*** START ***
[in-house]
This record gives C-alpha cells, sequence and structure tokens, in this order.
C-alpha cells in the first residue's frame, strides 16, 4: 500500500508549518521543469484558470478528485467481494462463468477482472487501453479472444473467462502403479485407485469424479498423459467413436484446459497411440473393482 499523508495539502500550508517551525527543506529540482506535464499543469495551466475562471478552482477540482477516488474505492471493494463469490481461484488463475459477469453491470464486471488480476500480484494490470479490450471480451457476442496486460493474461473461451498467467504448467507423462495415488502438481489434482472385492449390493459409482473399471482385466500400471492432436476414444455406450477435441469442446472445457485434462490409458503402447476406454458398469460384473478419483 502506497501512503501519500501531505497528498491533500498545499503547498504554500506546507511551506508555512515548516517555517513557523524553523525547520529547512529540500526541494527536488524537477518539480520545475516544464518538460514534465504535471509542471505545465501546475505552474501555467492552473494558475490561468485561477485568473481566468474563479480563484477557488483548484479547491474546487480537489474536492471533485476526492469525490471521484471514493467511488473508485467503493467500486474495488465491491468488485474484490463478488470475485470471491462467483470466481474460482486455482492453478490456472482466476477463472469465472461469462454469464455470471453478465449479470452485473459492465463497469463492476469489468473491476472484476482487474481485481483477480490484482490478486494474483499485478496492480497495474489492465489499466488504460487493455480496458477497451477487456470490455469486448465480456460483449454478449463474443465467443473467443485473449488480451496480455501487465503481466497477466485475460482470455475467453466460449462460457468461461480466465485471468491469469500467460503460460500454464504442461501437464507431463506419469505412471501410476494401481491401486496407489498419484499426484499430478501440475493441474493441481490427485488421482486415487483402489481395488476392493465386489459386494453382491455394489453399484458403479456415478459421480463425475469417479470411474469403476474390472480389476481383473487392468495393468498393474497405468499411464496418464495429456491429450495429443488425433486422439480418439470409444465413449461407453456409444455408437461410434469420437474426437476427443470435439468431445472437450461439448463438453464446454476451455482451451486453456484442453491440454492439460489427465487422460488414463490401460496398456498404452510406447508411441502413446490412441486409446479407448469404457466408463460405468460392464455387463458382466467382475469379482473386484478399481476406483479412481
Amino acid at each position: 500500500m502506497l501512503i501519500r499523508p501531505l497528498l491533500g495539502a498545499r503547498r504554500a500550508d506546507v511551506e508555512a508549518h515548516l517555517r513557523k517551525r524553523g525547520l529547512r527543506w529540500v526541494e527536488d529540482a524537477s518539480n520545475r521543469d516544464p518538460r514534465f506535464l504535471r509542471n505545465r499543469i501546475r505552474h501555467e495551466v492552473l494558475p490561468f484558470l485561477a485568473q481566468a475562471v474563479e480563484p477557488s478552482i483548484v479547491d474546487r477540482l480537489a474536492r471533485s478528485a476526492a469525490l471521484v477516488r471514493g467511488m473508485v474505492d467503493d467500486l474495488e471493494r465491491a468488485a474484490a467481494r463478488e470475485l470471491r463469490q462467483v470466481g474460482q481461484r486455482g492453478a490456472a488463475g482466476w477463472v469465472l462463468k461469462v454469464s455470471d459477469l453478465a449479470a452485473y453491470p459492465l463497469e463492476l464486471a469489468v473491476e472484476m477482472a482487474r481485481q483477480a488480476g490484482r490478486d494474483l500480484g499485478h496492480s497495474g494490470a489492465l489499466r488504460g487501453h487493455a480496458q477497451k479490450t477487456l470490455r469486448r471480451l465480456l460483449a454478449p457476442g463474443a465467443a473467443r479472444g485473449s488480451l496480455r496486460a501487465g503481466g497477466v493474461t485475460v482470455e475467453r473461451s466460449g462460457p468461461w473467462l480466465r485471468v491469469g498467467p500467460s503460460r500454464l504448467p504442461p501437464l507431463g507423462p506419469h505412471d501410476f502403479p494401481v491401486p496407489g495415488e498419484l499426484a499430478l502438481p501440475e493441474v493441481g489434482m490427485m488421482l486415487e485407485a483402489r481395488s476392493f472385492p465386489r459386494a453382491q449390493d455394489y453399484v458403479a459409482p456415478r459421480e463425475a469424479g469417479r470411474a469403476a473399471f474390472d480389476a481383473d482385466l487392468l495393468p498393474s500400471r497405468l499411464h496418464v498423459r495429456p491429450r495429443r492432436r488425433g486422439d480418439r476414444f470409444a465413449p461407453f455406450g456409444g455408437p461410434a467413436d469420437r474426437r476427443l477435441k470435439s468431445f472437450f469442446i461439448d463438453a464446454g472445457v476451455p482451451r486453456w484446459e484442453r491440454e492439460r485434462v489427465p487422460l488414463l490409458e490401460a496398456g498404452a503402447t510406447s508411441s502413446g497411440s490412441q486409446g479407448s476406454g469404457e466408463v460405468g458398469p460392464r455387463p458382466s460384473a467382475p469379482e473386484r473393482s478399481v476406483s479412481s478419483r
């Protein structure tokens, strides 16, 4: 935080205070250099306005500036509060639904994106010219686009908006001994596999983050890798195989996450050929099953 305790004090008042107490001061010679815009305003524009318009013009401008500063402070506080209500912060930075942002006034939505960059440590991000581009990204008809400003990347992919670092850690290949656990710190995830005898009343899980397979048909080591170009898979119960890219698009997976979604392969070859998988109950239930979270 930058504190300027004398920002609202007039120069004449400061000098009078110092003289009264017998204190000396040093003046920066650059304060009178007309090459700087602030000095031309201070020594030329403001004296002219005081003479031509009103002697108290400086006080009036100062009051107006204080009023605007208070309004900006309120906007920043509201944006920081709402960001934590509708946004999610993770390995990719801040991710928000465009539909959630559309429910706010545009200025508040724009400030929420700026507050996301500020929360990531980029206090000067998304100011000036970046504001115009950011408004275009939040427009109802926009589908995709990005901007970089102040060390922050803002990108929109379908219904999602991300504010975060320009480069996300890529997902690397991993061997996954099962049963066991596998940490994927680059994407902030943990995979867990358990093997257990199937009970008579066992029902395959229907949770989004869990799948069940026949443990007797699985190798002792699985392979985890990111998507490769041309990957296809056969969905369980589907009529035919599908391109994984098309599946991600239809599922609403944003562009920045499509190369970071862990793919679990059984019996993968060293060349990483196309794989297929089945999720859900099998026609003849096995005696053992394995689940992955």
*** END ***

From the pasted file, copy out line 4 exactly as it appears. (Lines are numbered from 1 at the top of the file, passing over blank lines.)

Amino acid at each position: 500500500m502506497l501512503i501519500r499523508p501531505l497528498l491533500g495539502a498545499r503547498r504554500a500550508d506546507v511551506e508555512a508549518h515548516l517555517r513557523k517551525r524553523g525547520l529547512r527543506w529540500v526541494e527536488d529540482a524537477s518539480n520545475r521543469d516544464p518538460r514534465f506535464l504535471r509542471n505545465r499543469i501546475r505552474h501555467e495551466v492552473l494558475p490561468f484558470l485561477a485568473q481566468a475562471v474563479e480563484p477557488s478552482i483548484v479547491d474546487r477540482l480537489a474536492r471533485s478528485a476526492a469525490l471521484v477516488r471514493g467511488m473508485v474505492d467503493d467500486l474495488e471493494r465491491a468488485a474484490a467481494r463478488e470475485l470471491r463469490q462467483v470466481g474460482q481461484r486455482g492453478a490456472a488463475g482466476w477463472v469465472l462463468k461469462v454469464s455470471d459477469l453478465a449479470a452485473y453491470p459492465l463497469e463492476l464486471a469489468v473491476e472484476m477482472a482487474r481485481q483477480a488480476g490484482r490478486d494474483l500480484g499485478h496492480s497495474g494490470a489492465l489499466r488504460g487501453h487493455a480496458q477497451k479490450t477487456l470490455r469486448r471480451l465480456l460483449a454478449p457476442g463474443a465467443a473467443r479472444g485473449s488480451l496480455r496486460a501487465g503481466g497477466v493474461t485475460v482470455e475467453r473461451s466460449g462460457p468461461w473467462l480466465r485471468v491469469g498467467p500467460s503460460r500454464l504448467p504442461p501437464l507431463g507423462p506419469h505412471d501410476f502403479p494401481v491401486p496407489g495415488e498419484l499426484a499430478l502438481p501440475e493441474v493441481g489434482m490427485m488421482l486415487e485407485a483402489r481395488s476392493f472385492p465386489r459386494a453382491q449390493d455394489y453399484v458403479a459409482p456415478r459421480e463425475a469424479g469417479r470411474a469403476a473399471f474390472d480389476a481383473d482385466l487392468l495393468p498393474s500400471r497405468l499411464h496418464v498423459r495429456p491429450r495429443r492432436r488425433g486422439d480418439r476414444f470409444a465413449p461407453f455406450g456409444g455408437p461410434a467413436d469420437r474426437r476427443l477435441k470435439s468431445f472437450f469442446i461439448d463438453a464446454g472445457v476451455p482451451r486453456w484446459e484442453r491440454e492439460r485434462v489427465p487422460l488414463l490409458e490401460a496398456g498404452a503402447t510406447s508411441s502413446g497411440s490412441q486409446g479407448s476406454g469404457e466408463v460405468g458398469p460392464r455387463p458382466s460384473a467382475p469379482e473386484r473393482s478399481v476406483s479412481s478419483r